Great, thanks to all for your input. My engine is out of the car (which is currently a pile of rusted metal) and I just had the block & head resurfaced, rebabitted, crank ground/polished, and cylinders and valves honed. This will be the best opportunity to get it right. Glad to hear though that I could still change them out without needing to pull the engine.

My T money is my "play" money so I've got to pick and choose carefully. I'll research the testing results, but I'm now leaning on going with flat pistons and standard head now, and after the car is on the road save up and buy the Z-head.

Nelson- I'm not expecting too many problems on the flat ground. How does your T do pulling the hills? Are you always in low gear?


Top of pagePrevious messageNext messageBottom of page Link to this message  By James A. Golden on Monday, March 10, 2008 - 09:44 am:

Domed pistons raised my compression ratio from 50 to 75 psi. The engine was rebuilt at the same time and some of the raise was from a shaved head and block top.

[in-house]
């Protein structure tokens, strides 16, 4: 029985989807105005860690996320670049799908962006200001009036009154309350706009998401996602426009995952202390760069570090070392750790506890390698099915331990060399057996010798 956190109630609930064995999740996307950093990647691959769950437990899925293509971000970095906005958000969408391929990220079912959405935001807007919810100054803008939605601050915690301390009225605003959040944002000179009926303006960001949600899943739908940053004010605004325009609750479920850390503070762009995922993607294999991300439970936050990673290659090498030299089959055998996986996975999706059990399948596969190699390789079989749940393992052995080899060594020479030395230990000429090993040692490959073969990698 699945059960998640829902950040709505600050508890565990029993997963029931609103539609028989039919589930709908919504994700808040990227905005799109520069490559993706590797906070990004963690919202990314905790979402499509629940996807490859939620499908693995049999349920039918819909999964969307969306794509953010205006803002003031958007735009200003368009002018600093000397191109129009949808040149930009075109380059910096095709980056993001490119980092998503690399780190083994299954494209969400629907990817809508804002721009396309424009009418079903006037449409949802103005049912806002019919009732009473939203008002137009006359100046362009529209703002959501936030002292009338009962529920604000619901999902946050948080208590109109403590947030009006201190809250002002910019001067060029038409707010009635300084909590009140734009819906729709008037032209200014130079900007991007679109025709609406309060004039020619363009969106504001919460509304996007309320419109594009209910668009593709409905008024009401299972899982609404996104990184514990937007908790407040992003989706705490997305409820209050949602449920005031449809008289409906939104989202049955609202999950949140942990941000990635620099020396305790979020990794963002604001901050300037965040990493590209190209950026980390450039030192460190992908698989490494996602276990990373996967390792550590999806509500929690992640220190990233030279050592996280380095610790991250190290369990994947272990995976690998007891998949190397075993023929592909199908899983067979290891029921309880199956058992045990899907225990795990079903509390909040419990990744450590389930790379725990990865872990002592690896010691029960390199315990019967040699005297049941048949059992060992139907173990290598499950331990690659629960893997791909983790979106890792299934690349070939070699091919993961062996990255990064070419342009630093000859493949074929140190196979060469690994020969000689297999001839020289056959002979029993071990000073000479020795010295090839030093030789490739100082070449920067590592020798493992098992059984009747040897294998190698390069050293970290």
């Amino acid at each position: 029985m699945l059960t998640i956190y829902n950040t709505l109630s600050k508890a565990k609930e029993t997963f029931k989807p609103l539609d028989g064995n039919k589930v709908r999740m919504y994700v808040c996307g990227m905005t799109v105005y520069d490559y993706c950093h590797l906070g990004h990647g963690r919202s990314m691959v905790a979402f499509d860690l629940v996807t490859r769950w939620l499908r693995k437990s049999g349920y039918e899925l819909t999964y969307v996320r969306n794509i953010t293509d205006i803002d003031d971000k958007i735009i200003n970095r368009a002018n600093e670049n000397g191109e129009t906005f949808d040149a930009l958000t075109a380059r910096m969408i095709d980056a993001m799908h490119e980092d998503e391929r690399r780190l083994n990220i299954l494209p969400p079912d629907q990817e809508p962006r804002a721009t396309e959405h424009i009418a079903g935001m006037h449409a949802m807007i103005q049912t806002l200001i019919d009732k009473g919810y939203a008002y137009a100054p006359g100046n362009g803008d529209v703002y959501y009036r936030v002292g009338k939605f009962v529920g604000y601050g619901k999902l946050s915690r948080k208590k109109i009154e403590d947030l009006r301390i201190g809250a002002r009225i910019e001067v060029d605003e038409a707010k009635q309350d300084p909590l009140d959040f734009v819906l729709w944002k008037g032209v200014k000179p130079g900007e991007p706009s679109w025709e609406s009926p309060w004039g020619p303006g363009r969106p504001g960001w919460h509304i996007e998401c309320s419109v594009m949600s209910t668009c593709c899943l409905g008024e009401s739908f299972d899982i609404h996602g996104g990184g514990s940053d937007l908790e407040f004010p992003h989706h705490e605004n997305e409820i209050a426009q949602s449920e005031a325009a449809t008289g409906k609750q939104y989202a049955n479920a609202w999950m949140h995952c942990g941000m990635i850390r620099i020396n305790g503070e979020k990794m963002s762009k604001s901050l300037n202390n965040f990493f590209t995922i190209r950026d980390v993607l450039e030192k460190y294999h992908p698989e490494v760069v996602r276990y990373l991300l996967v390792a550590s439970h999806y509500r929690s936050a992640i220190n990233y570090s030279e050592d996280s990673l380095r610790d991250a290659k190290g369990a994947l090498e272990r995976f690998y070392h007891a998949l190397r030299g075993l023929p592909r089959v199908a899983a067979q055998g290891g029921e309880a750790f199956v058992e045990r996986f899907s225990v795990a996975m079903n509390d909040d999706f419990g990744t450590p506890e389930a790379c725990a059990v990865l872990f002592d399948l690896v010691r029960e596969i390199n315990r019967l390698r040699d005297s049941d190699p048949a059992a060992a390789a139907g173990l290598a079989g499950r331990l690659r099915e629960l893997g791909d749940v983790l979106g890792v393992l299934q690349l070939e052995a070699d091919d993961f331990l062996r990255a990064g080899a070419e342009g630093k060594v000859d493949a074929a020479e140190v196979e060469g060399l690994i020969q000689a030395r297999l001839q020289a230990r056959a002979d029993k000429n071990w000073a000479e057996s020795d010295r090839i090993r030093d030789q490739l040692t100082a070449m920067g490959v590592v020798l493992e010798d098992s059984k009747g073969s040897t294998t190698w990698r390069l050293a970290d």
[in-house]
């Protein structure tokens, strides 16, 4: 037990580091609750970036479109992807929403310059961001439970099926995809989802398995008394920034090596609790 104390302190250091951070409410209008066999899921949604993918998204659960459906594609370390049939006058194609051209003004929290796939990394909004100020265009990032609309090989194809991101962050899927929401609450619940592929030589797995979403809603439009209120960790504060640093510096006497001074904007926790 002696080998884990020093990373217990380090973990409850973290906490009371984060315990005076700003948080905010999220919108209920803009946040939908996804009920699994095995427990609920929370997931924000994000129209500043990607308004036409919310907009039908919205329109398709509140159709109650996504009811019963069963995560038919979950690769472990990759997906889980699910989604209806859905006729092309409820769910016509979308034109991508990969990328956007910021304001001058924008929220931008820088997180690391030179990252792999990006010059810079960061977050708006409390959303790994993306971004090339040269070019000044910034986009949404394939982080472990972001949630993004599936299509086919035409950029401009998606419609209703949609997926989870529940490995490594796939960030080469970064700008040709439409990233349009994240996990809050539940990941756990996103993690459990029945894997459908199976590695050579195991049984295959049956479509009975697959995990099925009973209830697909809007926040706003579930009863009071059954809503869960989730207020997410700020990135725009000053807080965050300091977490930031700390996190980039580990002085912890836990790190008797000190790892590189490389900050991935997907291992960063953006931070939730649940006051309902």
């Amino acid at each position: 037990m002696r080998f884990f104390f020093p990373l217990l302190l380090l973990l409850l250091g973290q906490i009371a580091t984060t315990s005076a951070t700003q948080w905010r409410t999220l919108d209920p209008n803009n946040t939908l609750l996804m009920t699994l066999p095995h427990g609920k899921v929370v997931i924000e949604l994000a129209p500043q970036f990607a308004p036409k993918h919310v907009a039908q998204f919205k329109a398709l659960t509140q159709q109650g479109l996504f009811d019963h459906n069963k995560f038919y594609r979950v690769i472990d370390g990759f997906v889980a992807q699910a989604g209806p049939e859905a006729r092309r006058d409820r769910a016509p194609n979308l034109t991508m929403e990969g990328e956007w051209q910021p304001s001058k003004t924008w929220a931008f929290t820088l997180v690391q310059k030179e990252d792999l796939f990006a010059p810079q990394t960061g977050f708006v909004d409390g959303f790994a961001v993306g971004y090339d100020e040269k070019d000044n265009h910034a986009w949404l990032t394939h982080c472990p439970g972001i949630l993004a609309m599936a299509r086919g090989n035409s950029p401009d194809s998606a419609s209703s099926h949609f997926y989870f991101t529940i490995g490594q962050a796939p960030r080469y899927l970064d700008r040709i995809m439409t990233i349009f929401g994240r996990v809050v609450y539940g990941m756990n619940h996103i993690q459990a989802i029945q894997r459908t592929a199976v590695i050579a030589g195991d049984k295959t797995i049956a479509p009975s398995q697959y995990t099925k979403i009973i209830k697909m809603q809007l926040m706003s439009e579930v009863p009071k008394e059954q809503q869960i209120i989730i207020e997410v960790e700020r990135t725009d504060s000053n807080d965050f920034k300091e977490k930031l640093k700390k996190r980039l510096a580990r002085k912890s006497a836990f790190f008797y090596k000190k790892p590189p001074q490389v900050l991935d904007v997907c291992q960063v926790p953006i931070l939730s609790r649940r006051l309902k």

The difference in top speed was more pronounced. It went from 40 to 70 mph and the T was never opened up full, due to stopping again or likely rolling over from the quick steering or a blowout.


Top of pagePrevious messageNext messageBottom of page Link to this message  By Mike Morse on Monday, March 10, 2008 - 10:01 am:

James, that's a pretty significant increase in compression and speed. These are the experiences that cause me to go back and forth on this decision.

Any other '23-'25 tudor sedan owners out there? What do you guys have in your engine and how does your car do on average hills?

I live in Maine near the coast where it is relatively flat, but we do have plenty of decent hills around. Maybe I'm making too much of this...